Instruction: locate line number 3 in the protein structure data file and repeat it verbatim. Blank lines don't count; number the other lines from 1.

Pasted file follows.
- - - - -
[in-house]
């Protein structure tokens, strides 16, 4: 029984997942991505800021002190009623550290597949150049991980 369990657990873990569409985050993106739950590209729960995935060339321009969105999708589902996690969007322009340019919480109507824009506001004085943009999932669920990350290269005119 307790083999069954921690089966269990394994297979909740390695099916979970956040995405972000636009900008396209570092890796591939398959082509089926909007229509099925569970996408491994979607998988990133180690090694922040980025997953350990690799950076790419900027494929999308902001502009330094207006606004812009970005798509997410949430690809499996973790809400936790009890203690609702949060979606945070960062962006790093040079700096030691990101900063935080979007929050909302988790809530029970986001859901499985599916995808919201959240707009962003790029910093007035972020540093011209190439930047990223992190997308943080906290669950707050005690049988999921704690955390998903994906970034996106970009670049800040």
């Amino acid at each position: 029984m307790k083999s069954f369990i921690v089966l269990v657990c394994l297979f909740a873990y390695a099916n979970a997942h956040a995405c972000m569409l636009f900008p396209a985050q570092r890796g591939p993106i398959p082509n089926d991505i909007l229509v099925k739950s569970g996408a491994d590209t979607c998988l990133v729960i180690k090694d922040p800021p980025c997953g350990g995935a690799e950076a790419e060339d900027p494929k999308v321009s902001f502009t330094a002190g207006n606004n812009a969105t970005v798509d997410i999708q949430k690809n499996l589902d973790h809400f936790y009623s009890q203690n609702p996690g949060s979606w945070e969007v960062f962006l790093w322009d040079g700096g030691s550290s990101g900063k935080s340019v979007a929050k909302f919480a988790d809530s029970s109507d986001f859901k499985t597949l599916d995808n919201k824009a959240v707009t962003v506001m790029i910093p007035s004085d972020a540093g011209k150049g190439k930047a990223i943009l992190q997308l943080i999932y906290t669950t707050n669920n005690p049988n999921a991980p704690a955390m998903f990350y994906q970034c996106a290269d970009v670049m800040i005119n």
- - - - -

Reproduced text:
């Amino acid at each position: 029984m307790k083999s069954f369990i921690v089966l269990v657990c394994l297979f909740a873990y390695a099916n979970a997942h956040a995405c972000m569409l636009f900008p396209a985050q570092r890796g591939p993106i398959p082509n089926d991505i909007l229509v099925k739950s569970g996408a491994d590209t979607c998988l990133v729960i180690k090694d922040p800021p980025c997953g350990g995935a690799e950076a790419e060339d900027p494929k999308v321009s902001f502009t330094a002190g207006n606004n812009a969105t970005v798509d997410i999708q949430k690809n499996l589902d973790h809400f936790y009623s009890q203690n609702p996690g949060s979606w945070e969007v960062f962006l790093w322009d040079g700096g030691s550290s990101g900063k935080s340019v979007a929050k909302f919480a988790d809530s029970s109507d986001f859901k499985t597949l599916d995808n919201k824009a959240v707009t962003v506001m790029i910093p007035s004085d972020a540093g011209k150049g190439k930047a990223i943009l992190q997308l943080i999932y906290t669950t707050n669920n005690p049988n999921a991980p704690a955390m998903f990350y994906q970034c996106a290269d970009v670049m800040i005119n």